It is hard to believe that this time last year we had a lot of grass with a few paddocks being cut for silage bales.
This year is the complete opposite, with ground conditions so poor that we had to transport our last 150 bales of silage from the field using a tractor with a lifter carrying two bales each time.
It may have been a lot slower than using a trailer but as the distance to where we stack the bales was not too far it worked out well.
Now with everything baled we have cattle slurry to spread but ground is to wet to travel on.
Grass growth is still very slow so our lamb thrive is also back, with only 25pc of lambs gone for slaughter.
The question is: do we feed meal and how much? If all lambs are going to be kept for slaughter I think meal will have to be introduced now. I know it is going to be expensive, a bulk ration high in energy will cost about €320/t.
So if I feed 0.4kg per lamb for two months the lamb will eat 24kg which will cost nearly €8.
This only covers the meal cost, nothing for the extra work and time involved in feeding and moving troughs. I would need an extra €10 per lamb or 20c/kg on a 20kg carcase to cover my costs.
Now do not get me wrong, sometimes we have to spend extra just to keep lambs moving off farm.
My plan is to pick off all lambs 38kg and above. We will feed these meal and the best grass available. The ewes will graze off behind them.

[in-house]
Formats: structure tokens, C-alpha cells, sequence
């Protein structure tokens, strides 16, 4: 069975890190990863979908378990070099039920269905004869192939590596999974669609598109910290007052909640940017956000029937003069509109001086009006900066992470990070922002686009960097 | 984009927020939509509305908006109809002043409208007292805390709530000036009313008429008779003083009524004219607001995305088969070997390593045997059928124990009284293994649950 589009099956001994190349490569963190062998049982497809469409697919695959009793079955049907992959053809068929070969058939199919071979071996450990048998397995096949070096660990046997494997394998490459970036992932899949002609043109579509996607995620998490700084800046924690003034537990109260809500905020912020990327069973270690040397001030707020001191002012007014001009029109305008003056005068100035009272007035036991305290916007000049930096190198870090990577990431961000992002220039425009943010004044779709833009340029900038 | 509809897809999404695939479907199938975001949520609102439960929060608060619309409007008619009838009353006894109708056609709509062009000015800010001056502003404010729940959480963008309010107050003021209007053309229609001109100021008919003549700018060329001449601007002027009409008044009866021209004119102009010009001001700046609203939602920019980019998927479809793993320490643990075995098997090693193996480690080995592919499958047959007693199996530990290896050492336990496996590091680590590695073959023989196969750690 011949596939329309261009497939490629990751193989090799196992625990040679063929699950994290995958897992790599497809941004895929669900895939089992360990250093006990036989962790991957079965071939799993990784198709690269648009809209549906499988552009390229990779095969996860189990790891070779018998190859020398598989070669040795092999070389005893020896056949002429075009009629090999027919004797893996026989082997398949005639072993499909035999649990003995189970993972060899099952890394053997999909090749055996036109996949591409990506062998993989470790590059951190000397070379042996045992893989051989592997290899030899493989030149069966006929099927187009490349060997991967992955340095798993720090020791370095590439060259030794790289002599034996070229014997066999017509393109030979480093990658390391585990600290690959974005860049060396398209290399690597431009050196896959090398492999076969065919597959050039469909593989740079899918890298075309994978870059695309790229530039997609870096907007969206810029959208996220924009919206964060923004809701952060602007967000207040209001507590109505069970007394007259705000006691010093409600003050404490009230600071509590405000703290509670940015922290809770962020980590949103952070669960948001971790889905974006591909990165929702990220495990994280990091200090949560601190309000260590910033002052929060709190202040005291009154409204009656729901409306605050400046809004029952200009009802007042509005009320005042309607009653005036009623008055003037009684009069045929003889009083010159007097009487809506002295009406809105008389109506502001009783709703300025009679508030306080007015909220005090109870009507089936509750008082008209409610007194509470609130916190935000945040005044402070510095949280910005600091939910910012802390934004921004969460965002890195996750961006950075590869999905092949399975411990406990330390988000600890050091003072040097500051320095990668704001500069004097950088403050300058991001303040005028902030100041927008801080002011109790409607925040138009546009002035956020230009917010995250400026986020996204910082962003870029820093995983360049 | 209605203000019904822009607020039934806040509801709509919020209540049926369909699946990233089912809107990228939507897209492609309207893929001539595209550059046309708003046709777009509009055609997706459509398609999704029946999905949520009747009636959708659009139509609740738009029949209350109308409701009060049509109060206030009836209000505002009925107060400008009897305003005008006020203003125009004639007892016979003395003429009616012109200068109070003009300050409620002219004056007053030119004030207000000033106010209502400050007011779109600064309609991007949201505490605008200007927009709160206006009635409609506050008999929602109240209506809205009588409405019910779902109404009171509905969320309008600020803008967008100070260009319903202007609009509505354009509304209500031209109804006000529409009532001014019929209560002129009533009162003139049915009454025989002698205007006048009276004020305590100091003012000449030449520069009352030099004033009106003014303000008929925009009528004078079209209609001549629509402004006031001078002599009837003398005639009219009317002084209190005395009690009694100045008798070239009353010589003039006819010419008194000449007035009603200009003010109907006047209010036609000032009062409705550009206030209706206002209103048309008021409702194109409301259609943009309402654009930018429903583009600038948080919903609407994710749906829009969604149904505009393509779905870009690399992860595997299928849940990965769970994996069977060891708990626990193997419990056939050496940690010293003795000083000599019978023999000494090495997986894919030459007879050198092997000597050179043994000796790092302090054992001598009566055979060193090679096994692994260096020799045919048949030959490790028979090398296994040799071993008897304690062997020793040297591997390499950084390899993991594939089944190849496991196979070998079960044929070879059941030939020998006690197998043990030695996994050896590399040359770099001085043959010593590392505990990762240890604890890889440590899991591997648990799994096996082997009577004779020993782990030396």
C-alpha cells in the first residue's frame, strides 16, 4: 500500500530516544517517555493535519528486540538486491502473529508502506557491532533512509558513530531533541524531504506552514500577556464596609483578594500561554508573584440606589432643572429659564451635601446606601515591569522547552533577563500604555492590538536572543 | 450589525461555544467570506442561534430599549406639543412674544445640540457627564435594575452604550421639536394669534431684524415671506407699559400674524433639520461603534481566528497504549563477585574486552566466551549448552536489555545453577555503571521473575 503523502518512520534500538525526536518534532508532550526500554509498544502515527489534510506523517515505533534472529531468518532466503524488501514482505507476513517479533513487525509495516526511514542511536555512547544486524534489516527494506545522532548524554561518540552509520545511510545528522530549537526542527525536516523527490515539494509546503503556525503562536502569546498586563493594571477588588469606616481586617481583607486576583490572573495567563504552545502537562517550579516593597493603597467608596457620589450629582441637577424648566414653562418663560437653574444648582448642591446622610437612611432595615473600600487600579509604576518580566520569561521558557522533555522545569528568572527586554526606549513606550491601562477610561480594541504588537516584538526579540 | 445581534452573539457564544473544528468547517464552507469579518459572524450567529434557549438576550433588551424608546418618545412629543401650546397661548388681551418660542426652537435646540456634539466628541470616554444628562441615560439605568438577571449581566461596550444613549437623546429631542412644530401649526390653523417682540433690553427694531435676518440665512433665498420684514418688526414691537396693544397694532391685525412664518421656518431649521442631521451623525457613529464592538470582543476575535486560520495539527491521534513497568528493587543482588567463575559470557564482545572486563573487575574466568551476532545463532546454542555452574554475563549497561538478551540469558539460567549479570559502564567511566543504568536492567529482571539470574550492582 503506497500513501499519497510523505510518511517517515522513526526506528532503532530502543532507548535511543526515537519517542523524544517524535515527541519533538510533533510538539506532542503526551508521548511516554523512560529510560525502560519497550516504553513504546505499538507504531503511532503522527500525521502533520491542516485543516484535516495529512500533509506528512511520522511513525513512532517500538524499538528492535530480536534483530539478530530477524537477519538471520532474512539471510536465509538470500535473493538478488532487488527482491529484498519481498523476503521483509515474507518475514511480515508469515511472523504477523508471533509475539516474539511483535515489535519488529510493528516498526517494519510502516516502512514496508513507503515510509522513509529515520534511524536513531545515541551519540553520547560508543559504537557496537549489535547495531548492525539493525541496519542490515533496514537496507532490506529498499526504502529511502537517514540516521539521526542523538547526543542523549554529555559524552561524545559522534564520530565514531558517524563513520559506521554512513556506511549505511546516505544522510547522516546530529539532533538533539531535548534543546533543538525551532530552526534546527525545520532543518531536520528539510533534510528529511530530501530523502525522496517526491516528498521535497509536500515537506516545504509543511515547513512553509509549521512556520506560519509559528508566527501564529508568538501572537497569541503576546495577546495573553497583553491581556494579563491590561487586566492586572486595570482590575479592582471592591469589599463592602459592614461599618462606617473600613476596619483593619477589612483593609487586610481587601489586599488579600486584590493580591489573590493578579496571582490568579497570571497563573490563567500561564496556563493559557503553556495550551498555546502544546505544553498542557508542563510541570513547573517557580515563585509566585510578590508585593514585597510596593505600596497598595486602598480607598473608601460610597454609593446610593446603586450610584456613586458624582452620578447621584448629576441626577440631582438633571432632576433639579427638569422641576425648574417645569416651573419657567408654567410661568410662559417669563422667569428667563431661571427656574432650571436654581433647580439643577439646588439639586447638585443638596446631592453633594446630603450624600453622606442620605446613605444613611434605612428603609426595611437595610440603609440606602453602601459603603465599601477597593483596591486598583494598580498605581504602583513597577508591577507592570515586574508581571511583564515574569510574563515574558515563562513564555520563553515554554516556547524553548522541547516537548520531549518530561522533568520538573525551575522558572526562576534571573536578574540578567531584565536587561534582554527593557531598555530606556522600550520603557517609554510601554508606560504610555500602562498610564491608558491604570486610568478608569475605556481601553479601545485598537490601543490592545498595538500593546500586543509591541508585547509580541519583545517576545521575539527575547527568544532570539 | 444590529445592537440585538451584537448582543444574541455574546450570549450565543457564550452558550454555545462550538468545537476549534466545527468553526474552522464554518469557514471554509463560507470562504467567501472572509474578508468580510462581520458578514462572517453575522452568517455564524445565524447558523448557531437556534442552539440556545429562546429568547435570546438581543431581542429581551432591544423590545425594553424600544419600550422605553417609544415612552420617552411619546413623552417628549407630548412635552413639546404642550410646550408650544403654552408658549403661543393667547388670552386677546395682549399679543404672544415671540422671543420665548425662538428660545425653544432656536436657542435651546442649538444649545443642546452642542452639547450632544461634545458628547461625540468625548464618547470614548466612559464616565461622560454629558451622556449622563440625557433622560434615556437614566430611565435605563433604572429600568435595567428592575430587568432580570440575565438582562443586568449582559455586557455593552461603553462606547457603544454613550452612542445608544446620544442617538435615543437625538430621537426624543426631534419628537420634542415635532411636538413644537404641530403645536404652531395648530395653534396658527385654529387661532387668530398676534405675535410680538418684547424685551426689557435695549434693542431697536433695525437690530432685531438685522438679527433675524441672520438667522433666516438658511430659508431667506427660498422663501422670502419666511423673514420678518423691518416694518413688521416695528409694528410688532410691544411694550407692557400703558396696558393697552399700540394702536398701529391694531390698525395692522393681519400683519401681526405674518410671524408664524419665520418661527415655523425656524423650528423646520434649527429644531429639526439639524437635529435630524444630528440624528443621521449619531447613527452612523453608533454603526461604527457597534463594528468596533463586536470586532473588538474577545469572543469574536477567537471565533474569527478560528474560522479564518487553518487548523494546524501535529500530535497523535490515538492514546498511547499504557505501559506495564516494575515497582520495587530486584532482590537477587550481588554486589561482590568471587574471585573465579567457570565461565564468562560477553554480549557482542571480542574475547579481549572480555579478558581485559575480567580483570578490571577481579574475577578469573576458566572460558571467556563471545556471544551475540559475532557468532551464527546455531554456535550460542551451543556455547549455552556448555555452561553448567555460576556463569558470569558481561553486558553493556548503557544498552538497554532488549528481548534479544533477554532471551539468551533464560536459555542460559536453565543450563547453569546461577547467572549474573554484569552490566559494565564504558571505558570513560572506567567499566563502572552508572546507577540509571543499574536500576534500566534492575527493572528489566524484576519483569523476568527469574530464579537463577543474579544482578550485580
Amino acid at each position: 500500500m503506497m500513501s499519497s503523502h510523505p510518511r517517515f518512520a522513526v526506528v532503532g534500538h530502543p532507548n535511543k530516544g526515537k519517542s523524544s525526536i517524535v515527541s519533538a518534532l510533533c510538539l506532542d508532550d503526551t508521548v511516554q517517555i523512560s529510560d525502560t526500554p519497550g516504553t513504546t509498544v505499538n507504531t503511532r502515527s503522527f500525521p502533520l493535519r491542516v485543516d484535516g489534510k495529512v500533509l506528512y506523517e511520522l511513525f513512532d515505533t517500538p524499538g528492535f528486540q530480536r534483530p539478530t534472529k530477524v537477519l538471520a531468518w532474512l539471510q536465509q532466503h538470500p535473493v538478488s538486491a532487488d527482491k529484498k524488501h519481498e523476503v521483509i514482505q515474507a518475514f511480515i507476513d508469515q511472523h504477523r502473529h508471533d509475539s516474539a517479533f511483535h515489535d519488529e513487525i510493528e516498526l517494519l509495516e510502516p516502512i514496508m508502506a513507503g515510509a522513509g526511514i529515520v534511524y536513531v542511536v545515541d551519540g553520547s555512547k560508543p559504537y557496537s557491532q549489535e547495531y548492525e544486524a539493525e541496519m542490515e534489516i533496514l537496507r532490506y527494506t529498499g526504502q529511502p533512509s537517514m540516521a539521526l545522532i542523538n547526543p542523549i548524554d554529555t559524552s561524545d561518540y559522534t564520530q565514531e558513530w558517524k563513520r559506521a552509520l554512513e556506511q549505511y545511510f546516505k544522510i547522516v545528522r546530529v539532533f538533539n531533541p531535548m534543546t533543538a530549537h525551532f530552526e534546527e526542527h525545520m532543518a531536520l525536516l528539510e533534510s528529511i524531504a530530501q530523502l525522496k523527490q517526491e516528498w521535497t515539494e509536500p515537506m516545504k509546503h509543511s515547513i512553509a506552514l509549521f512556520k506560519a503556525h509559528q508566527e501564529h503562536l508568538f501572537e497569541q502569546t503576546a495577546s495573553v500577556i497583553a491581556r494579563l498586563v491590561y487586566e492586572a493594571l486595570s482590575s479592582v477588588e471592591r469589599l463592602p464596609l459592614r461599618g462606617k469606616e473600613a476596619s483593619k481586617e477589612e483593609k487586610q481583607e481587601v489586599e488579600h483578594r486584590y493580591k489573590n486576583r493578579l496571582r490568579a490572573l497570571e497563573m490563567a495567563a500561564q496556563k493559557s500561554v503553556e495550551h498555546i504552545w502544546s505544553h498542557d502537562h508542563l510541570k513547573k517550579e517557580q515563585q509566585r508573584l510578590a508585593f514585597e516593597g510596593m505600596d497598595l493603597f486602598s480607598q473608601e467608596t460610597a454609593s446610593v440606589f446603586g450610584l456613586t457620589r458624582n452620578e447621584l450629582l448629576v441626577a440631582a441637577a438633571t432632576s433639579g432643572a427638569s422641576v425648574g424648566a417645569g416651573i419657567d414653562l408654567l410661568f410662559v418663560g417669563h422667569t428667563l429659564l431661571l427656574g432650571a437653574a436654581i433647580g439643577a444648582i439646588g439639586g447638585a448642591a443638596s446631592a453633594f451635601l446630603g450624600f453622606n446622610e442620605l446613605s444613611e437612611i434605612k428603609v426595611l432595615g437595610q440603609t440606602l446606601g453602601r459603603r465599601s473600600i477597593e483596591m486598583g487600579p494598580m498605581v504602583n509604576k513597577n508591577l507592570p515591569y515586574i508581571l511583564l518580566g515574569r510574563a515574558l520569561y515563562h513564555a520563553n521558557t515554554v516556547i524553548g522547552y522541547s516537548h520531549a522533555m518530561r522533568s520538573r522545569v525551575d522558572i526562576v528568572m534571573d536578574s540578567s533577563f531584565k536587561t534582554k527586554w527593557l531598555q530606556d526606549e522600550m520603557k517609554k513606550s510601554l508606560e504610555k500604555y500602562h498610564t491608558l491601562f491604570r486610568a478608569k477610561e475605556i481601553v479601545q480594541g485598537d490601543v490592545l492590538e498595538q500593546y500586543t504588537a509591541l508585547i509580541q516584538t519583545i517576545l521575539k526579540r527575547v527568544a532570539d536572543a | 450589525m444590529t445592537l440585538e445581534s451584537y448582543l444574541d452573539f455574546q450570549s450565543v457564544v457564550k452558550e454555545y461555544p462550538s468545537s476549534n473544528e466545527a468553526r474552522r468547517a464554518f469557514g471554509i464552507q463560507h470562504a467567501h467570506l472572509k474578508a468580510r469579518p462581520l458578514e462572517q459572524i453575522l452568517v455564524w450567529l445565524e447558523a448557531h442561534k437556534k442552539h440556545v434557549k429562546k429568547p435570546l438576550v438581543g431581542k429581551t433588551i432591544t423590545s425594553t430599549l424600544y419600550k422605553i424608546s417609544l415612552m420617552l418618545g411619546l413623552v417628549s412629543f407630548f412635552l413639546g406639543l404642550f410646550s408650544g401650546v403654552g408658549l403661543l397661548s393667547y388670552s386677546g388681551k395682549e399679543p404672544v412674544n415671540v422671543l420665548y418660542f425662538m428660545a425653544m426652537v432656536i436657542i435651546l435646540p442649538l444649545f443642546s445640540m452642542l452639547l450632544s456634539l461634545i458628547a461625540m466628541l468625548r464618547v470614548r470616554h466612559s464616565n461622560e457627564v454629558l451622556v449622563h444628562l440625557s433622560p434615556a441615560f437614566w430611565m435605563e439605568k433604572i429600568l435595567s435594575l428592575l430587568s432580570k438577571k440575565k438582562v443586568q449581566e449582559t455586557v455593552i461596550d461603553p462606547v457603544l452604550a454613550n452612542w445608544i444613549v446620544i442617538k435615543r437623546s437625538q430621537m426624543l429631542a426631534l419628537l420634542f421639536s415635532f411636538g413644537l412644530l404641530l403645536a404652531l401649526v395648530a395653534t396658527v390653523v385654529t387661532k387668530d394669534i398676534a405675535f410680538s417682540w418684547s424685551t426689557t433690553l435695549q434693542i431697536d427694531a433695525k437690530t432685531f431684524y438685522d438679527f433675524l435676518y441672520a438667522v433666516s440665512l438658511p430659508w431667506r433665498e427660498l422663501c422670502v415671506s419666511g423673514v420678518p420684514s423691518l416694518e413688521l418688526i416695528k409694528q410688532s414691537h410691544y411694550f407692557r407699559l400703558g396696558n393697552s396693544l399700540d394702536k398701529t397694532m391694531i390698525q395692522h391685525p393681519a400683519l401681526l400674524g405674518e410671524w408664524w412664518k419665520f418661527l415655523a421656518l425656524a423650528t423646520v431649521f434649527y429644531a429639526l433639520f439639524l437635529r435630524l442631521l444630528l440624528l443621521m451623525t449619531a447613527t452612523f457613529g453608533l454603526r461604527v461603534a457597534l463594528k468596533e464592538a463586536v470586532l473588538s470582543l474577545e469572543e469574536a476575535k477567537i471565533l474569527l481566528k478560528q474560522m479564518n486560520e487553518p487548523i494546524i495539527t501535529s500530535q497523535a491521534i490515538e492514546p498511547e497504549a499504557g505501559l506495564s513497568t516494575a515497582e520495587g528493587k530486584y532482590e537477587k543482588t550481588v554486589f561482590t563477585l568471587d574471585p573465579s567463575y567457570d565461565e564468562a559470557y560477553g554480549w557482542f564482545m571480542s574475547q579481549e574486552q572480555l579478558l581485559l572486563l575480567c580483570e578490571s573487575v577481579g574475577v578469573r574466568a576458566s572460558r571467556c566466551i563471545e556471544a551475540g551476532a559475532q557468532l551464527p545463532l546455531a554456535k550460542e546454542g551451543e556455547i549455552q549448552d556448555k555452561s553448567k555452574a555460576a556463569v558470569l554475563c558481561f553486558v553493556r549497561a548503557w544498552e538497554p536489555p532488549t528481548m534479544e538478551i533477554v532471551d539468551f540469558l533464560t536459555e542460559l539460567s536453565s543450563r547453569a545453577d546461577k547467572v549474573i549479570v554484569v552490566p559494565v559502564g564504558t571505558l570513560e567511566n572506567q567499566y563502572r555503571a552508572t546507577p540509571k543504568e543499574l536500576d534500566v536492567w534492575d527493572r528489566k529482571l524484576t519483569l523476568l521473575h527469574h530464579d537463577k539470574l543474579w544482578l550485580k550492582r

The later smaller lambs will get 0.2kg and probably be sold as stores later in the year if the price is right. I need to get lambs thriving so I will have grass for ewes as mating time is only six weeks away.
All ewes have been shorn, just the ewe lambs are left. We got two dry days, put them all in the shed and gave them some silage, with no ewes let out again until shorn. The only cost saving this year has been that no fly strike prevention has been needed.
All ewes, replacement ewe lambs and any lambs not fit for slaughter by the end of September will be dipped. We have no problem with scab but lice can cause irritation and weight loss to pregnant ewes, especially when housed. We find that dipping once per year keeps the lice away.
The ewes have been divided into two groups with the thinner ones and hoggets getting the better grass. The other group follow behind the lambs. Having weaned early, the ewes are in good condition.
We also culled the older ewes as we had 200 hoggets to come into the main flock, which gave us a replacement rate of nearly 30pc.
The other dilemma at the moment is will we get a chance to spread some fertiliser. We have some land that is too waterlogged and even if you could drive on it I do not think there would be any response. We will spread only on the drier land.
This will reduce our grass for later in the year and probably mean an early winter.
Ewes housed earlier will mean more straw and silage so all last year's extra feed will be needed. I will purchase extra straw.
I am going to the ICBF organised ram sale in Tullamore next Saturday as I need to purchase a couple of new rams.
Last year I purchased three texal lambs now one and half years old, they do not look spectacular but their lambs are good quality and have grown well.
The rams have to be fit and healthy. Their feet have been checked, they have been given a fluke and worm dose, have been put on good grass and are getting some meal to build them up for their annual six weeks' work.
John Large farms at Gortnahoe, Co Tipperary. Email: email@example.com